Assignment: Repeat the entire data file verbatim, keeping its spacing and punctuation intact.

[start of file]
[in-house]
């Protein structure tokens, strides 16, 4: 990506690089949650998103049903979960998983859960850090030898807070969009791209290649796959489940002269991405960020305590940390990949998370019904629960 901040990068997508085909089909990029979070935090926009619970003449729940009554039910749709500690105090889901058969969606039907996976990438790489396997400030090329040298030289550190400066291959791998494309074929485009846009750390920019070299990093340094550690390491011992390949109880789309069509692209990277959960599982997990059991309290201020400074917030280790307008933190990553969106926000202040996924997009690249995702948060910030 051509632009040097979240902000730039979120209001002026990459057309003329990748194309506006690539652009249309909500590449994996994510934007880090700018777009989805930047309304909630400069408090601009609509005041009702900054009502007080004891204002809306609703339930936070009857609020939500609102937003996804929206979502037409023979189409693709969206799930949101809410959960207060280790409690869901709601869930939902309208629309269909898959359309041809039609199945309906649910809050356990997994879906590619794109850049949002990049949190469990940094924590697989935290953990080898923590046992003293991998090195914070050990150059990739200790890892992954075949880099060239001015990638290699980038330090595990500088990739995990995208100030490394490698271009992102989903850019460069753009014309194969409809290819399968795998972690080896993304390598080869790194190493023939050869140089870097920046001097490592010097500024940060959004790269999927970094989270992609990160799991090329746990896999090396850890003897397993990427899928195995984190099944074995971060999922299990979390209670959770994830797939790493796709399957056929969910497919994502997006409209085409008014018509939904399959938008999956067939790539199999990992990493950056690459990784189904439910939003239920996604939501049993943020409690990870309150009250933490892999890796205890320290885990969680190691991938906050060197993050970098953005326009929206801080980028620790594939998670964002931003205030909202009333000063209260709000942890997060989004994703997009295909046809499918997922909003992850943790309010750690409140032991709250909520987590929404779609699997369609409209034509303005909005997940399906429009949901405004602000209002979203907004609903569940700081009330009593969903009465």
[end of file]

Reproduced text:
[in-house]
């Protein structure tokens, strides 16, 4: 990506690089949650998103049903979960998983859960850090030898807070969009791209290649796959489940002269991405960020305590940390990949998370019904629960 901040990068997508085909089909990029979070935090926009619970003449729940009554039910749709500690105090889901058969969606039907996976990438790489396997400030090329040298030289550190400066291959791998494309074929485009846009750390920019070299990093340094550690390491011992390949109880789309069509692209990277959960599982997990059991309290201020400074917030280790307008933190990553969106926000202040996924997009690249995702948060910030 051509632009040097979240902000730039979120209001002026990459057309003329990748194309506006690539652009249309909500590449994996994510934007880090700018777009989805930047309304909630400069408090601009609509005041009702900054009502007080004891204002809306609703339930936070009857609020939500609102937003996804929206979502037409023979189409693709969206799930949101809410959960207060280790409690869901709601869930939902309208629309269909898959359309041809039609199945309906649910809050356990997994879906590619794109850049949002990049949190469990940094924590697989935290953990080898923590046992003293991998090195914070050990150059990739200790890892992954075949880099060239001015990638290699980038330090595990500088990739995990995208100030490394490698271009992102989903850019460069753009014309194969409809290819399968795998972690080896993304390598080869790194190493023939050869140089870097920046001097490592010097500024940060959004790269999927970094989270992609990160799991090329746990896999090396850890003897397993990427899928195995984190099944074995971060999922299990979390209670959770994830797939790493796709399957056929969910497919994502997006409209085409008014018509939904399959938008999956067939790539199999990992990493950056690459990784189904439910939003239920996604939501049993943020409690990870309150009250933490892999890796205890320290885990969680190691991938906050060197993050970098953005326009929206801080980028620790594939998670964002931003205030909202009333000063209260709000942890997060989004994703997009295909046809499918997922909003992850943790309010750690409140032991709250909520987590929404779609699997369609409209034509303005909005997940399906429009949901405004602000209002979203907004609903569940700081009330009593969903009465």